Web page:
But perhaps what the original author of American Woods was stating, perhaps the Sequoias is earliest tree in existence? So perhaps the Sequoias were on this earth before the Bristle Cone? Yet they don't live as long as the Bristle Cone.

Just thinking out loud is all. Also keep in mind that Wiki category "American Woods" is a direct interpolation from a book published in 1951, so perhaps some things have been learned since then.

 

I'd like to delve into that one, which tree was here first, Bristle Cone, or Sequoia? 

sorry.. read it differently...

I think the earliest trees were the fern trees... 3~400 million years ago...

now for the who's on 1st tree (Sequoias or Bristle Cone)... time to go look/see...

would the Aspen figure in here some place because of the root system and how that tree spreads.. ie; the grove on the CO/UT border that is suppose to be like 80,000± years old...

 

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https://en.wikipedia.org/wiki/Pando_(tree)

 

Pando (Latin for "I spread out"), also known as the Trembling Giant,[1][2] is a clonal colony of an individual male quaking aspen (Populus tremuloides) determined to be a single living organism by identical genetic markers[3] and assumed to have one massive underground root system. The plant is located in the Fremont River Ranger District of the Fishlake National Forest at the western edge of the Colorado Plateau in south-central Utah, United States, around 1 mile (1.6 km) southwest of Fish Lake.[4] Pando occupies 43 hectares (106 acres) and is estimated to weigh collectively 6,000,000 kilograms (6,600 short tons),[5] making it the heaviest known organism.[6][7] The root system of Pando, at an estimated 80,000 years old, is among the oldest known living organisms.[8][9]

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There's a lot of those Quaking Aspens around here. None real close to me. They seem to like to live within a certain range of elevation. At our 5600', we may be to low. But, just a few hundred feet higher, they're prolific. Plus, where they do grow gets more rain than us. That could be a factor.

 

Just wondering...those really gnarly short pines that grow along Route 1 in N. California...are they Bristle cones? They're protected, aren't they?

 

 

Edited by Gene Howe

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https://en.wikipedia.org/wiki/Tree

 

The earliest trees were tree ferns, horsetails and lycophytes, which grew in forests in the Carboniferous period. The first tree may have been Wattieza, fossils of which have been found in New York State in 2007 dating back to the Middle Devonian (about 385 million years ago). Prior to this discovery, Archaeopteris was the earliest known tree.[91] Both of these reproduced by spores rather than seeds and are considered to be links between ferns and the gymnosperms which evolved in the Triassic period. The gymnosperms include conifers, cycads, gnetales and ginkgos and these may have appeared as a result of a whole genome duplication event which took place about 319 million years ago.[92] Ginkgophyta was once a widespread diverse group[93] of which the only survivor is the maidenhair tree Ginkgo biloba. This is considered to be a living fossil because it is virtually unchanged from the fossilised specimens found in Triassic deposits.[94]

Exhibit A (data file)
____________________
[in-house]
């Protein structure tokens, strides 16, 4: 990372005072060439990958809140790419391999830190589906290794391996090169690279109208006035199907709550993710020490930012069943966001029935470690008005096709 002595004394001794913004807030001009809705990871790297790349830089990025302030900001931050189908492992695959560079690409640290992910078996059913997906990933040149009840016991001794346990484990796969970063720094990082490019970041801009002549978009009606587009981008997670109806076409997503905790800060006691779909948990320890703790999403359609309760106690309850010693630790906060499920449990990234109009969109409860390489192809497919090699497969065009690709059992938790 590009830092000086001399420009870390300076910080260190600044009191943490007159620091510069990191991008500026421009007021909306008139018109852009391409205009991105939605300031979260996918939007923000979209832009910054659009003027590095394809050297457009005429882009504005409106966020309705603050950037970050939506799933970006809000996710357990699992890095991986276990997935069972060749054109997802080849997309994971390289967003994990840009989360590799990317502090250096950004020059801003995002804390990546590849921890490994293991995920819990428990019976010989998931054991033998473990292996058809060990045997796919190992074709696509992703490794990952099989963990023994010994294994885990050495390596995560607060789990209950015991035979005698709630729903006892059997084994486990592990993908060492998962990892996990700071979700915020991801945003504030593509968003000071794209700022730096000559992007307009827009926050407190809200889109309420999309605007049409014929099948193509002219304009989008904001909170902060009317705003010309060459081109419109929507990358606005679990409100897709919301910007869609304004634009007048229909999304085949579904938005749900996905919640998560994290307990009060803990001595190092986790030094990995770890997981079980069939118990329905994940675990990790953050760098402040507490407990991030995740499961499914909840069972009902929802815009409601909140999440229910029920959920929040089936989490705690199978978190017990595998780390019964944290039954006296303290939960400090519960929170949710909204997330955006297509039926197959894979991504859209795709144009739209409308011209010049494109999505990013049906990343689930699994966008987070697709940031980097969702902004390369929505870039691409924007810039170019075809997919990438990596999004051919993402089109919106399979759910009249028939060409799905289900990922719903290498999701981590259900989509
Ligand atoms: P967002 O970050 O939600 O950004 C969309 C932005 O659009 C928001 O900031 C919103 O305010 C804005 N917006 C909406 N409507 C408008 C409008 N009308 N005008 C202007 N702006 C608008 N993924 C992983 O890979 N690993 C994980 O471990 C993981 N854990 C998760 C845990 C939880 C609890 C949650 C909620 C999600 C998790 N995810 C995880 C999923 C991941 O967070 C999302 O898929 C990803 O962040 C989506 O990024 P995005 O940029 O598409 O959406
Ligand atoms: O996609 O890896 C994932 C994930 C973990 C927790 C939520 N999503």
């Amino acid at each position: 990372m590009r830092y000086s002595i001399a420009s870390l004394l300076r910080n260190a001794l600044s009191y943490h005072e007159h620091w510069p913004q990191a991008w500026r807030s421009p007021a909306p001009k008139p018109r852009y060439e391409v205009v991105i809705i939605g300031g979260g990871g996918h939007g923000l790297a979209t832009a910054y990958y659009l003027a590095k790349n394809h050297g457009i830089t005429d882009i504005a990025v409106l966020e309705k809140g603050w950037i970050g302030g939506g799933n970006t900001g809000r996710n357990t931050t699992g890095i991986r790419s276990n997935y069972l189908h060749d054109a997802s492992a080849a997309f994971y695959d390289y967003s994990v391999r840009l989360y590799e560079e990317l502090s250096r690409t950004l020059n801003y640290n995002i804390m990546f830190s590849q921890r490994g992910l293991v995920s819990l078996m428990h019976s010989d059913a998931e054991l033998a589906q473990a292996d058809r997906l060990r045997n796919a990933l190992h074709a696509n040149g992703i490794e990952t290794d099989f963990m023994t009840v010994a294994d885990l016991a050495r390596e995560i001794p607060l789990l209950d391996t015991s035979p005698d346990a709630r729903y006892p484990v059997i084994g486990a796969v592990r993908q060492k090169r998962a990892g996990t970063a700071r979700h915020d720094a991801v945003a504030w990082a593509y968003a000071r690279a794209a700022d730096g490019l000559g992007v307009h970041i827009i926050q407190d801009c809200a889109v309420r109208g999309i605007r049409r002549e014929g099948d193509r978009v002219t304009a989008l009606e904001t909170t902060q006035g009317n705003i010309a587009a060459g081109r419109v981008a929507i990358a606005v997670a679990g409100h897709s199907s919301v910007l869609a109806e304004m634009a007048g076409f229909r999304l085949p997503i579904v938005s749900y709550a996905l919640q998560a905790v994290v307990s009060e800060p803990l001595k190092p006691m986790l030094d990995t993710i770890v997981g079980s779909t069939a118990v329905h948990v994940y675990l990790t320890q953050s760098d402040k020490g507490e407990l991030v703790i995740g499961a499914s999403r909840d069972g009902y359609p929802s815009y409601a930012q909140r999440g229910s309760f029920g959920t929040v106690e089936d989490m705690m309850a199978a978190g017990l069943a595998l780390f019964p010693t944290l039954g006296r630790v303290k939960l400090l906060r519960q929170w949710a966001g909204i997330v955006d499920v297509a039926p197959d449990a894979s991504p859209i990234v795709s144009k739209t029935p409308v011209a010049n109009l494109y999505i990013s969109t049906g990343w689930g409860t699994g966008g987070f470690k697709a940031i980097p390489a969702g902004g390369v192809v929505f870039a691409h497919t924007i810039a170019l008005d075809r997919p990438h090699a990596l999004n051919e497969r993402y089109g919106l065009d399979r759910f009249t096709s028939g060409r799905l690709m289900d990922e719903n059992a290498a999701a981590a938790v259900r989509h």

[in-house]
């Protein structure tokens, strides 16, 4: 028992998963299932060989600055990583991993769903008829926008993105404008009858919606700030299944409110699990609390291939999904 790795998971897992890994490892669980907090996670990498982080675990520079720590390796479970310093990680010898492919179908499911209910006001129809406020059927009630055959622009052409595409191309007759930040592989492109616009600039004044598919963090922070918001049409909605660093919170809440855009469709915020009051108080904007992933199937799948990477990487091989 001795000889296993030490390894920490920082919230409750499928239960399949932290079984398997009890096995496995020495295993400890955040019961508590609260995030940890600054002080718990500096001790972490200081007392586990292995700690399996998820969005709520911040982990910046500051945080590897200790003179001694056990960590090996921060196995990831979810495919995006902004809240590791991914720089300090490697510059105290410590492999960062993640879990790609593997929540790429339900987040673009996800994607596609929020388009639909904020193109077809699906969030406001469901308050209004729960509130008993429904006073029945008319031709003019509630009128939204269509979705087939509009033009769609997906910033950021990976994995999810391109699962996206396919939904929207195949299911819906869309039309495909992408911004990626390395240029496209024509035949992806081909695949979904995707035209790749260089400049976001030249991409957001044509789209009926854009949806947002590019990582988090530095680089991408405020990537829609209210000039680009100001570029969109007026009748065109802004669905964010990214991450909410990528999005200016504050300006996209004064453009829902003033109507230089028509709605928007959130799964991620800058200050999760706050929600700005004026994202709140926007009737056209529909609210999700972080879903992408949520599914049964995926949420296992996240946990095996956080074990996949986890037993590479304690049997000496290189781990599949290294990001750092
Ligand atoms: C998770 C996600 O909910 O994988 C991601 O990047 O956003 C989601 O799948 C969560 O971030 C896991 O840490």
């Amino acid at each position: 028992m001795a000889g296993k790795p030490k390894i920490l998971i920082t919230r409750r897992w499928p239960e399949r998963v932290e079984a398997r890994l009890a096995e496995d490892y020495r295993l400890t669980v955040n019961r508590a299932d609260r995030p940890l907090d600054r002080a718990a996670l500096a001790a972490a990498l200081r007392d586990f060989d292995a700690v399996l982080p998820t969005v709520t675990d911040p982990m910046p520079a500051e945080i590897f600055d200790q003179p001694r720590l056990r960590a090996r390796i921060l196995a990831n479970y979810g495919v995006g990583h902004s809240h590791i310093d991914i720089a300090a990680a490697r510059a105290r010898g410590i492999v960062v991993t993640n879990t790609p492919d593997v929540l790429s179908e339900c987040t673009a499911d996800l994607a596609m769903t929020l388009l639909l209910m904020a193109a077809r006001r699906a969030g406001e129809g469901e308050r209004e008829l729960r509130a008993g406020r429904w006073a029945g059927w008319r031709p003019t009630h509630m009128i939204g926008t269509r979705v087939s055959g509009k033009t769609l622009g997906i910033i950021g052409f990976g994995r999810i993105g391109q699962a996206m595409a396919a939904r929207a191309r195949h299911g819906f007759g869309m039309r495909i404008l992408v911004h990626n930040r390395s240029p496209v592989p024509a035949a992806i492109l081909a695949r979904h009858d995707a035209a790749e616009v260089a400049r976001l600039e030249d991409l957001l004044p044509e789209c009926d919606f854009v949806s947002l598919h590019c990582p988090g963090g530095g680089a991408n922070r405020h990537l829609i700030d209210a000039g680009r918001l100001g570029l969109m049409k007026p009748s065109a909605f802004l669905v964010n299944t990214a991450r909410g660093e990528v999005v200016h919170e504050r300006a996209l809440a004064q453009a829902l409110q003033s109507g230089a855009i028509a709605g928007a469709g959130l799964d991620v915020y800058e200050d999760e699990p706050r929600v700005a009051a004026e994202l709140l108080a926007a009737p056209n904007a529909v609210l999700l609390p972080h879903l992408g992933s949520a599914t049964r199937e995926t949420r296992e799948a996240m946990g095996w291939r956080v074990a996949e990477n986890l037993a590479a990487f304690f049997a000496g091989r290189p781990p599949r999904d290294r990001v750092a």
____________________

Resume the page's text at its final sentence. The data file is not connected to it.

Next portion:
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I believe the Sequoias have it...

finding when the Bristlecone 1st appeared is proving to be a bit more elusive...

https://www.giant-sequoia.com/about-sequoia-trees/about-sequoia-trees/

 

Sequoiadendrons can be traced to the Triassic Period 200 million years ago when dinosaurs first appeared. Sequoiadendrons were the dominant tree in North America and Europe during the Jurassic Period (180 to 135 million years ago) and the Cretaceous Period (35 to 70 million years ago). Dinosaurs disappeared near the end of the Cretaceous Period but the Sequoiadendrons lived on.

 

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14 minutes ago, Gene Howe said:

Plus, where they do grow gets more rain than us. That could be a facto

they are thirsty...

 

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46 minutes ago, Stick486 said:

Sequoiadendrons can be traced to the Triassic Period 200 million years ago when dinosaurs first appeared.

that may be where the author was going with that statement.